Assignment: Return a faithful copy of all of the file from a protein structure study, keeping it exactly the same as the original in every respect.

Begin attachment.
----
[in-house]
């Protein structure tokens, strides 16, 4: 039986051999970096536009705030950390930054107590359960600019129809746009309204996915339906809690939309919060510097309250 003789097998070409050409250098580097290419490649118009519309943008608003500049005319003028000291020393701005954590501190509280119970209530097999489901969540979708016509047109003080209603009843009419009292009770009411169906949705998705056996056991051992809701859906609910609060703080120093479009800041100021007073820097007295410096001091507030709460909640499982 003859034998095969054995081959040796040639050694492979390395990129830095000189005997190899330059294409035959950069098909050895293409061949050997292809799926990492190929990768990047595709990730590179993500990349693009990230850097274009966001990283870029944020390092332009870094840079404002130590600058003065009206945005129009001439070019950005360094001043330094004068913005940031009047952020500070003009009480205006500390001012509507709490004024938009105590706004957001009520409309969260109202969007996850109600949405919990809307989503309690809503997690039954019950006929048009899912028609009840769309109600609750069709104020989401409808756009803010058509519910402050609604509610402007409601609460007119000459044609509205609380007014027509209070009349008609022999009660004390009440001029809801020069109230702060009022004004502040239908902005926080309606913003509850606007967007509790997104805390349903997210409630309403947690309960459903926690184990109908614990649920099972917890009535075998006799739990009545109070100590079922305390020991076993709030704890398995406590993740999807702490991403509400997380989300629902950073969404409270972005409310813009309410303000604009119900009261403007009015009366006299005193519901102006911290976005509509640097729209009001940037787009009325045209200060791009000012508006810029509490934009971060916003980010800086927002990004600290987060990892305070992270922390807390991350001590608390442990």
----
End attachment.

[in-house]
């Protein structure tokens, strides 16, 4: 039986051999970096536009705030950390930054107590359960600019129809746009309204996915339906809690939309919060510097309250 003789097998070409050409250098580097290419490649118009519309943008608003500049005319003028000291020393701005954590501190509280119970209530097999489901969540979708016509047109003080209603009843009419009292009770009411169906949705998705056996056991051992809701859906609910609060703080120093479009800041100021007073820097007295410096001091507030709460909640499982 003859034998095969054995081959040796040639050694492979390395990129830095000189005997190899330059294409035959950069098909050895293409061949050997292809799926990492190929990768990047595709990730590179993500990349693009990230850097274009966001990283870029944020390092332009870094840079404002130590600058003065009206945005129009001439070019950005360094001043330094004068913005940031009047952020500070003009009480205006500390001012509507709490004024938009105590706004957001009520409309969260109202969007996850109600949405919990809307989503309690809503997690039954019950006929048009899912028609009840769309109600609750069709104020989401409808756009803010058509519910402050609604509610402007409601609460007119000459044609509205609380007014027509209070009349008609022999009660004390009440001029809801020069109230702060009022004004502040239908902005926080309606913003509850606007967007509790997104805390349903997210409630309403947690309960459903926690184990109908614990649920099972917890009535075998006799739990009545109070100590079922305390020991076993709030704890398995406590993740999807702490991403509400997380989300629902950073969404409270972005409310813009309410303000604009119900009261403007009015009366006299005193519901102006911290976005509509640097729209009001940037787009009325045209200060791009000012508006810029509490934009971060916003980010800086927002990004600290987060990892305070992270922390807390991350001590608390442990």